A SECOND generation Irish woman whose mother died alone in a care home at the height of the coronavirus pandemic claims she was failed by the Government’s poor handling of the health crisis.
Linda Carreras’ mother Eileen John was living in a care home in Kentish Town, north London when she contracted Covid-19 in April 2020.
The 92-year-old had progressive supranuclear palsy, a rare, incurable condition which increasingly affects a person’s balance, movement, vision, speech and swallowing.
Ms John’s condition had advanced significantly by that point - having been diagnosed four years previously - leaving her confined to her bed, as she was unable to move.
And that left her a sitting duck when the first wave of Covid-19 hit Britain in March 2020, her devastated daughter explains.
“When Covid arrived here last year my mum was 92, so elderly, and living in a care home in Kentish Town,” Ms Carreras told The Irish Post this week.
“She was not a well lady, but she was alive, although she quickly became one of the people you hear about that caught Covid-19 and died totally alone.”
Ms Carreras lives in Camden Town, where she grew up among the Irish community due to her father Thomas McDermott, who hailed from Mayo, setting up a local civil engineering business there, having first moved to London at the age of 14.
Her mother’s care home was just around the corner from her own home.
For the two years her mother lived there Ms Carreras would visit her every day and they would spend an hour or more chatting.
But when she visited the home on March 16, 2020, she had no idea that it would be the last time she would ever see her mother.
“When I saw mum on March 16, I had already decided to begin self-isolating and had intended to reduce my visits to mum to reduce her potential exposure to Covid-19,” she explains.
“I was terribly naïve in a way, it didn’t occur to me they would stop care home visits in the weeks ahead, I thought they might reduce them.
“However, on the way home from visiting mum I bumped into someone I knew who later told me they had signs of Covid-19, so then I knew I couldn’t go back in to see her at that point, and I never saw her again.”
Ms Carreras instead kept daily contact with the staff at the care home to check on her mother’s health and wellbeing, but it wasn’t long before she was informed that her mother had contracted the deadly disease.
Within a week of her mother testing positive for Covid-19 Ms Carreras received a call from the home confirming that her mother had died.
That call came just over a year ago on April 23, 2020.
“It was very difficult,” she admits, “I never got to say goodbye.”
“I didn’t have the opportunity to say to her look this is what’s happening, to explain why I couldn’t see her, before the end and I know she died alone,” Ms Carreras explains.
“I was on the phone to the home on that day and they said to me ‘she is fine, she is the same’.
“Then I put the phone down and they rang me straight back to say she was dead.
“So, I know no one was with her when she died.”
She added: “She absolutely was on her own, nobody was there holding her hand. She was in a room at the end of the corridor, and she died alone.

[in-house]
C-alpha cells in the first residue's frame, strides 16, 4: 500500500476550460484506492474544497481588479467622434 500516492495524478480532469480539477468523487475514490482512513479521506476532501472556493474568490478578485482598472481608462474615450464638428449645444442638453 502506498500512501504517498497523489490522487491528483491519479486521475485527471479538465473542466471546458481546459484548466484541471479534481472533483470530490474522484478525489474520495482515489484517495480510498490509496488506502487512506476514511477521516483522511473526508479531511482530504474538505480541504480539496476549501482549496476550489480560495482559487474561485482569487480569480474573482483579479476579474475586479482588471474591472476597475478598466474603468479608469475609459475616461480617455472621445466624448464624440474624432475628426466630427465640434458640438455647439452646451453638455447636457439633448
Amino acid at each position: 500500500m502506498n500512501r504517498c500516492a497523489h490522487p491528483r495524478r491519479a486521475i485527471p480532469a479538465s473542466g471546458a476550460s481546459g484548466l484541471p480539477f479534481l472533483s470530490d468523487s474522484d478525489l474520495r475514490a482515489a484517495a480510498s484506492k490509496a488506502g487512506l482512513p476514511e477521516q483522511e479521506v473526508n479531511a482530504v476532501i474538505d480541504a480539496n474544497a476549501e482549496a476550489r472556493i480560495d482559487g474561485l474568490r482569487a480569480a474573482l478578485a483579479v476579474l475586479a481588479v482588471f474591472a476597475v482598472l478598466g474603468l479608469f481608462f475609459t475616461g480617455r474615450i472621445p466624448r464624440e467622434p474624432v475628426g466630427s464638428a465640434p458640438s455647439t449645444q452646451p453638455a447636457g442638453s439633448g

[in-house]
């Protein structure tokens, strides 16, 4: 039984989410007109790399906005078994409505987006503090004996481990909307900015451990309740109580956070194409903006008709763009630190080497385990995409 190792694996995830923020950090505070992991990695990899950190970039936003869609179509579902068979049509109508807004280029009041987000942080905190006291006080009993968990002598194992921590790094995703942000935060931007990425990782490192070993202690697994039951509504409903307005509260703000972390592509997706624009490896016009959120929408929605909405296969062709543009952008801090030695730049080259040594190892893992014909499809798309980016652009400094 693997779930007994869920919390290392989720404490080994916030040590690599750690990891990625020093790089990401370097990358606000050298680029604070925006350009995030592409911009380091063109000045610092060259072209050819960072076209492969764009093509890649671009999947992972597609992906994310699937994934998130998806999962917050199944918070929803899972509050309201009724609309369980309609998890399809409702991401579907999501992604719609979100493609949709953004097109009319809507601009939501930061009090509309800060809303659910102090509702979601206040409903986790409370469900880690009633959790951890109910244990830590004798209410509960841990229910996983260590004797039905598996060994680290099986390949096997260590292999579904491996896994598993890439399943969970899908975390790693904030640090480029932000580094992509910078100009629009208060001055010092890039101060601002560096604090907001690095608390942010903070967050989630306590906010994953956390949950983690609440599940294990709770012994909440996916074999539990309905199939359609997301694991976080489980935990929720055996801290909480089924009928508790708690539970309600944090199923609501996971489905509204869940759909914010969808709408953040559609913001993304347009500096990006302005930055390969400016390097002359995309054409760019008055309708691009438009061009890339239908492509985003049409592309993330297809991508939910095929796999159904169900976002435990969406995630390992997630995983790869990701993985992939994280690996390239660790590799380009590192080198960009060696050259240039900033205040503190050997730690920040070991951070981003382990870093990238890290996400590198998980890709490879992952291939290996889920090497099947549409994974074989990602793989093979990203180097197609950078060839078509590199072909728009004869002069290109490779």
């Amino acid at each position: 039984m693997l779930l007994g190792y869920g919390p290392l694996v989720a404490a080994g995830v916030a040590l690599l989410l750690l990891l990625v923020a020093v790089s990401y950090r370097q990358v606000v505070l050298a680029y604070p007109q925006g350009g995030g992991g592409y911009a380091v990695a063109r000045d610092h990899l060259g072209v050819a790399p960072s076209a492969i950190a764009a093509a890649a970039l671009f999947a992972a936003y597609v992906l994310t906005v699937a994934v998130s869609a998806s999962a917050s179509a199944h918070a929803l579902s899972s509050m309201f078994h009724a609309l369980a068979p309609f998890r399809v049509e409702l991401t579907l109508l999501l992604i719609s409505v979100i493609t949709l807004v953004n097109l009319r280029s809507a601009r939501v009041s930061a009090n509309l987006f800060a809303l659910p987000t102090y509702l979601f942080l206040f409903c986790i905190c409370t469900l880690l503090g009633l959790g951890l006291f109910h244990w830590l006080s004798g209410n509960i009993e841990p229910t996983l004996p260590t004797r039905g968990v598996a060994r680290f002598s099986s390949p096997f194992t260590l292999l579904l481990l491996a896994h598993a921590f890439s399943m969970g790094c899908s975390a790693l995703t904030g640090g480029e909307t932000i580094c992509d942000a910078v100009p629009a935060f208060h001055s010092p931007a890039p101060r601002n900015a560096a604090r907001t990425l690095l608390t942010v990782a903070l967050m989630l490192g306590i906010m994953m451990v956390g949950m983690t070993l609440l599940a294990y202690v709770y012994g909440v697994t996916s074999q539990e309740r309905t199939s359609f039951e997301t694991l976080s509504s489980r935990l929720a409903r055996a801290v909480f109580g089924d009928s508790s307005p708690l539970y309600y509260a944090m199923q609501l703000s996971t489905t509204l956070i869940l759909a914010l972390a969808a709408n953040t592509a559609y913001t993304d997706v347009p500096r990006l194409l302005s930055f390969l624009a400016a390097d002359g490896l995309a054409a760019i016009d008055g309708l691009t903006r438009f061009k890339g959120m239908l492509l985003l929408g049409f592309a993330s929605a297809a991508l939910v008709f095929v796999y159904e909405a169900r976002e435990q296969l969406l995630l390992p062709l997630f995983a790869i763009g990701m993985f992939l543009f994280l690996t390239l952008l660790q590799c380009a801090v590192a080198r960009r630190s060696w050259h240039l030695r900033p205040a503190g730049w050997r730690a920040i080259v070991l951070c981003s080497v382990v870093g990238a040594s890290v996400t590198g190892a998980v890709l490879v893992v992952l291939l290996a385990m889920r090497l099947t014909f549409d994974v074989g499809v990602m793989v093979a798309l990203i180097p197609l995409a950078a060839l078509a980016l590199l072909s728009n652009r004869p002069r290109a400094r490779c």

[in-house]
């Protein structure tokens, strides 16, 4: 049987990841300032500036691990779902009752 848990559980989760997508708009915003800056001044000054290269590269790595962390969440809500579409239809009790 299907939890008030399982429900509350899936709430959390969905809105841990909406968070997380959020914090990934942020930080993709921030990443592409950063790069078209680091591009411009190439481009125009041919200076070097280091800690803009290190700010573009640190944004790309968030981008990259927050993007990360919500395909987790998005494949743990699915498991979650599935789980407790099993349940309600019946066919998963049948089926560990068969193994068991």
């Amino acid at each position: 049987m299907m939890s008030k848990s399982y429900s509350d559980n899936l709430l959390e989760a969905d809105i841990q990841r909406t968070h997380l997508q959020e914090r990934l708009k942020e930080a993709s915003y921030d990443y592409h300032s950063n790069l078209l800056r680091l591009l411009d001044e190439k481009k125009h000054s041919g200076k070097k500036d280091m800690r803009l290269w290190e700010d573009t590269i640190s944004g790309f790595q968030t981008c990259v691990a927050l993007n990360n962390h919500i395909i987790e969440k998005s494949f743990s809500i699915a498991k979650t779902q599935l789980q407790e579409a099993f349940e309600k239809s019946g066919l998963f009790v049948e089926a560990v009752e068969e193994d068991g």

“Sadly, when I eventually went back to collect her belongings, there were nine empty rooms on that corridor.”
Soon after her mother’s death Ms Carreras, who is a mother of two and grandmother of three, became a member of the Covid-19 Bereaved Families for Justice group.
The organisation is campaigning for a public inquiry to be held into the Government’s handling of the pandemic and its failings during the crisis.
For Ms Carreras her mother’s death should never have occurred in the way it did.
“There are lots of other people who have different stories about losing younger people who were fit and healthy to Covid-19,” she admits, “I know my mum wasn’t fit and healthy, she was completely bedridden, and she had a life-shortening illness, but she didn’t deserve to die on her own.”
She explains: “She was a very sick woman, but I have issues in the way that this was handled.
“My mum was completely bedridden, she didn’t go anywhere, she didn’t go into the lounge at the home, she needed feeding and changing, she couldn’t hold anything. She was paralysing.
“That I have problems with, she was totally bedridden, which means Covid was brought to her.
“You put people where you think they are going to be looked after and safe and Covid was brought into the home by somebody else.”
She adds: “That’s why I have had a lot of problems getting over how she died.
“Everything should have been done earlier regarding the pandemic, it was very clear what was happening – we had examples of what was happening in Europe, we could see what was happening in Italy, Spain.
‘We simply should have locked down everything earlier.”
Ms Carreras is adamant that the Government must now be held accountable for their actions – or lack of – and their consequences.
“For me I’m afraid Boris has blood on his hands, my mum was an elderly lady, and very near the end of her life, but there were many people that weren’t.
“There were people refused entry to hospital, people thrown out of hospitals, thrown into care homes, a litany of mistakes have been made and for me the buck stops with Prime Minister Boris Johnson and Health Secretary Matt Hancock.”
Ms Carreras is hopeful that the campaign group, who have issued the Government with a letter before action, informing the Prime Minister of their intention to seek a judicial review of the handling of the pandemic, will be successful.
“I hope the campaign group will achieve a public enquiry and I want it soon,” she explains.
“We need it so we can learn from the mistakes made, because there were a ridiculous number of occasions where if action was taken earlier there could be 30 or 40,000 more people still walking about on this earth, that unfortunately, now, are below it.”